Mar 082011
 
 March 8, 2011  Laws

Eric S. Peterson reports that a bill in the Utah legislature, HB 477, has been delayed.

Rep. John Dougall, R-Highland, is a legislator who does not like Big Brother snooping into the private lives of citizens—or Big Media, for that matter. In introducing his sweeping rewrite of Utah’s 20-year-old open government law, Dougall asked his fellow legislators: “Are you aware that when a constituent sends you an e-mail, concerned about a program and they disclose that their child has a serious disease, that that could be disclosed and put onto the front page of the newspaper?”

Less than 48 hours later, Dougall’s bill had shot like a laser from committee to the Senate floor, where Senate President Michael Waddoups, R-Taylorsville, made the same argument in favor of constituent’s privacy, as he cast the final vote to send the bill to the governor’s desk. As of press time, due to public pressure and negotiation from Gov. Gary Herbert, the Senate recalled House Bill 477 with a plan to delay implementation until July 1. They plan to form a working group to study the issue more carefully and hope to call a special session to address final changes before that time.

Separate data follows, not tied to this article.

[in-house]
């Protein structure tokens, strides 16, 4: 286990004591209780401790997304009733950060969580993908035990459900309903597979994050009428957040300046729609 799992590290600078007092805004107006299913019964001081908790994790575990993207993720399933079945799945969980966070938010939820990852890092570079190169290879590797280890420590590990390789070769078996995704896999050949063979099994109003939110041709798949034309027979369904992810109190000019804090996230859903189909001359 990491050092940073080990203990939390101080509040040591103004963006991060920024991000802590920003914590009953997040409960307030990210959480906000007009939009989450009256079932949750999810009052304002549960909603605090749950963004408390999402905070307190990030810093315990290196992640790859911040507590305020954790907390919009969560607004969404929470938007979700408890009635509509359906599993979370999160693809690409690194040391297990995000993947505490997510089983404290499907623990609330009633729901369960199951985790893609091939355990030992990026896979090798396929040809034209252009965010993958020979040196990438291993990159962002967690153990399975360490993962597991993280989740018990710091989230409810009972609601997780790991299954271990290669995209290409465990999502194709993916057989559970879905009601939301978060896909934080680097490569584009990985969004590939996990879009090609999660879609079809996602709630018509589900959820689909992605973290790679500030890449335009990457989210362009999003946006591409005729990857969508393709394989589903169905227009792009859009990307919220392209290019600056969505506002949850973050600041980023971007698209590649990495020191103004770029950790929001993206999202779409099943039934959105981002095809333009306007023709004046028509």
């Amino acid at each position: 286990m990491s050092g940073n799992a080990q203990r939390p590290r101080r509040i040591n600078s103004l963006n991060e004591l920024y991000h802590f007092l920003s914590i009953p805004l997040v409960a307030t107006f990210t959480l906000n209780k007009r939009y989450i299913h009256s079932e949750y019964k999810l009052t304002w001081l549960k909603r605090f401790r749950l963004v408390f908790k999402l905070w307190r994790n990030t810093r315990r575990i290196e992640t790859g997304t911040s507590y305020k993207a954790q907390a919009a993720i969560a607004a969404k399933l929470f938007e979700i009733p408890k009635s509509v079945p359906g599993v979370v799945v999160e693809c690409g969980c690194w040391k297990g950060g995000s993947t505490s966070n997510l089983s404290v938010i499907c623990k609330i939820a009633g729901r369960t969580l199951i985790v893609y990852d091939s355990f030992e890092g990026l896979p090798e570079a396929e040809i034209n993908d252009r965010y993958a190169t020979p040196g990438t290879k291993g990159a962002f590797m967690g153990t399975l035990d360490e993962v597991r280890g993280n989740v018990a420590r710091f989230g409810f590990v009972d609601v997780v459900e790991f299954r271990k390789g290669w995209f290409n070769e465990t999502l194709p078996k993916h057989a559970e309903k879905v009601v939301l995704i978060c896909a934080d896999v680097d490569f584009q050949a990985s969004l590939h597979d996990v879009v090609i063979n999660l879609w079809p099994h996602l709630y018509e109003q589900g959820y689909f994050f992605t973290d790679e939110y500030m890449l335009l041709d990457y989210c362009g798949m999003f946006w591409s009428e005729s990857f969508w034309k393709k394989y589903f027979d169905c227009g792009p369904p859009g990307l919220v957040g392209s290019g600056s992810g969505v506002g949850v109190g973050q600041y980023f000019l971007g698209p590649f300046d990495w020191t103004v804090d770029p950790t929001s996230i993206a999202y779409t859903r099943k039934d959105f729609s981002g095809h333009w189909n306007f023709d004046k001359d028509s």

Read more in the Salt Lake City Weekly.

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